Every company has become a technology company. No matter what products you sell or what services you provide, networking systems are the backbone for it all.
For business leaders, innovative technology means a more productive workforce and better customer experiences. But for the networking and security pros that support that technology, it means more pressure than ever to maintain availability.
A certain amount of downtime is a fact of life—even if it’s just a few hours in per year for maintenance. Unfortunately, so many companies deal with unexpected downtime incidents that both derail workforce productivity and hurt revenue.
It’s more important than ever to have a plan in place to proactively minimize network downtime and respond to incidents rapidly. First and foremost, that means planning for total network visibility.
The High Costs of Network Downtime
Ideally, all companies would enjoy five- or six-nines availability for every network system across the organization. That would translate to less than 5 minutes of downtime for the entire year—maintenance included.
But that tier of high availability is typically reserved for only the most mission-critical systems. And even then, it’s an expensive feature that can still fail in extreme circumstances.
Whether it’s due to management error, an issue with configuration, an external disaster, or a cybersecurity incident, network downtime can strike when you least expect it. That’s when the costs truly start to add up.
According to an ITIC report, 81% of organizations experience downtime costs of over $300,000 per hour on average. But depending on the actual systems and applications that go down, costs can extend into the millions of dollars per hour.
Different reports will present different findings for the costs of network downtime. The reality is that the costs will depend heavily on the context of your business and the outage.
However, one thing is certain—even the largest enterprises can’t afford to withstand the costs of lost transactions, corrupted data, diminished reputation, and customer dissatisfaction that come with continuous outages.
As we come to rely more and more on network availability, systems and security engineers must find new ways to minimize risk.
Network Visibility as the Foundation for Availability
One of the main reasons that downtime continues to be an issue is that the solutions we put in place—security appliances, performance management systems, monitoring tools—actually contribute to the problem.
Network downtime occurs because our network architectures continue to expand and evolve, becoming more complex for every new system we add. In a perfect world, we’d be able to maintain visibility into every single network link and prevent outage-inducing blind spots.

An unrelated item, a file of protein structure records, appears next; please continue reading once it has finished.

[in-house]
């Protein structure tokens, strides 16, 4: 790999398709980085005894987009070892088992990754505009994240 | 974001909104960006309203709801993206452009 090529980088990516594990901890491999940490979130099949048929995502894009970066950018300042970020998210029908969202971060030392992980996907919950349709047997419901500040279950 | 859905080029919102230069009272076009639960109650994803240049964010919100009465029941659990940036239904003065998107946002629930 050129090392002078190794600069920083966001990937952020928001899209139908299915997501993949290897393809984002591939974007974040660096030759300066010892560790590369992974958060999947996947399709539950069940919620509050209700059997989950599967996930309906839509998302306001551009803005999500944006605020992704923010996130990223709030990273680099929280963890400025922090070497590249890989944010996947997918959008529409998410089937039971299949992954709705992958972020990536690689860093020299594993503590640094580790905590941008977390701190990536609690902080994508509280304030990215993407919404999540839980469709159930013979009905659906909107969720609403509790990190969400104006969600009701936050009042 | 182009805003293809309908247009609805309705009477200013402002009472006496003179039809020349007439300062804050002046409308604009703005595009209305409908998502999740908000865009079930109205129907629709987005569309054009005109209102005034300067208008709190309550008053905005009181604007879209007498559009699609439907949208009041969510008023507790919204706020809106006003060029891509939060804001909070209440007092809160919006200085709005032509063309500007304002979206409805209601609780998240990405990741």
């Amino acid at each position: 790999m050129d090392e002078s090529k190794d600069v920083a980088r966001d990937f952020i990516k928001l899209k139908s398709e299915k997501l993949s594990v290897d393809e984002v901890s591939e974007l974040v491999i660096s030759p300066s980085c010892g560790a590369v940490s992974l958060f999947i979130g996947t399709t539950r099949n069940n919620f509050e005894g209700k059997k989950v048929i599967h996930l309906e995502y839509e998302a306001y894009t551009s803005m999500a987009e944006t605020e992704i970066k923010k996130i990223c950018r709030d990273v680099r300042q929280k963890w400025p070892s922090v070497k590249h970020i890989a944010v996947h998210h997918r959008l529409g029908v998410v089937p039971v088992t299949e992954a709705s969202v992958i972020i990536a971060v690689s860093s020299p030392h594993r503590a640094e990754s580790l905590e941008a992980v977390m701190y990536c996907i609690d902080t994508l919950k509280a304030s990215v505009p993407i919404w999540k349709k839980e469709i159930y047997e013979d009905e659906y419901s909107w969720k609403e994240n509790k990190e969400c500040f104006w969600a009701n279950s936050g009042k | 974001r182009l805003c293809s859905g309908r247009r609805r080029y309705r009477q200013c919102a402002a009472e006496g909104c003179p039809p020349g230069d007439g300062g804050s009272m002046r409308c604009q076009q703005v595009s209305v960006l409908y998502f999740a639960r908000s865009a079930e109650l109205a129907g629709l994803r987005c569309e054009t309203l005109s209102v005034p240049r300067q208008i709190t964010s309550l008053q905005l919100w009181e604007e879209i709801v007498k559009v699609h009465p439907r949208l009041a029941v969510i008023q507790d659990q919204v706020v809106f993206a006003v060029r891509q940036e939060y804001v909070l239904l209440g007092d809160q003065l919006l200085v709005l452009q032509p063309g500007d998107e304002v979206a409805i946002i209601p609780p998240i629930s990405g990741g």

But budget constraints and port limitations keep us from that perfect world of network visibility. Instead, we have to prioritize traffic and links in an effort to avoid over-utilization and bottlenecks.
Designing your network for efficient load balancing and traffic prioritization isn’t enough, though. All that time and effort to deploy security solutions, performance management systems, and monitoring tools will be for nothing if an unexpected outage occurs.
Instead of reacting to outages, we have to proactively address network issues that could lead to downtime. That’s why network visibility is so important.
Pervasive network visibility includes monitoring and inspection tools supported by components like network taps, packet brokers, and bypass switches. With these visibility components in place, you can ensure that every packet is analyzed by the proper tools.
Unlike when you use SPAN ports for connectivity and visibility, network taps and other dedicated visibility tools eliminate packet loss, enable maintenance/troubleshooting without downtime, and improve service recovery time.
Building a pervasive network visibility layer doesn’t eliminate downtime in and of itself. However, it gives you the insights necessary to proactively address concerns across the entire network. Centralized network visibility is the foundation for service availability and security—the keys to eliminating the costs of unexpected outages.
Achieving Network Visibility with Port Mirroring and Bypass Switches
The best way to ensure you have total network visibility is to design for it from the start. Investing in a network visibility layer is great, but only if you implement it correctly.
That means understanding when it’s best to use port mirroring tools and bypass switches. There are so many different use cases, but these two examples can give you an idea of how to set yourself up for maximum network visibility:
Port Mirroring: Most switches have this feature built in, making it easy to send copies of packets to monitoring solutions for analysis without risking downtime. This approach lets you analyze intra-switch traffic and is best-suited for situations that aren’t time sensitive (remote locations with modest traffic, low-utilization troubleshooting, etc.).
Bypass Switch: While port mirroring is great for out-of-band monitoring, bypass switches are built for inline networking and security tools. This hardware provides failsafe capabilities, ensuring uninterrupted traffic flow on the network even if an inline appliance goes down.
Your combination of port mirroring, bypass switches, network taps, packet brokers, and other components of a visibility layer will depend entirely on your unique network. There are no one-size-fits-all answers.
But finding your perfect combination of network visibility solutions (at the perfect price) doesn’t have to be so challenging. Check out our free white paper, A Guide to Effective Network Visibility, to learn more.
For more information on deploying and optimizing your network security tools for better protection and availability, contact Niagara Networks to arrange a consultation today.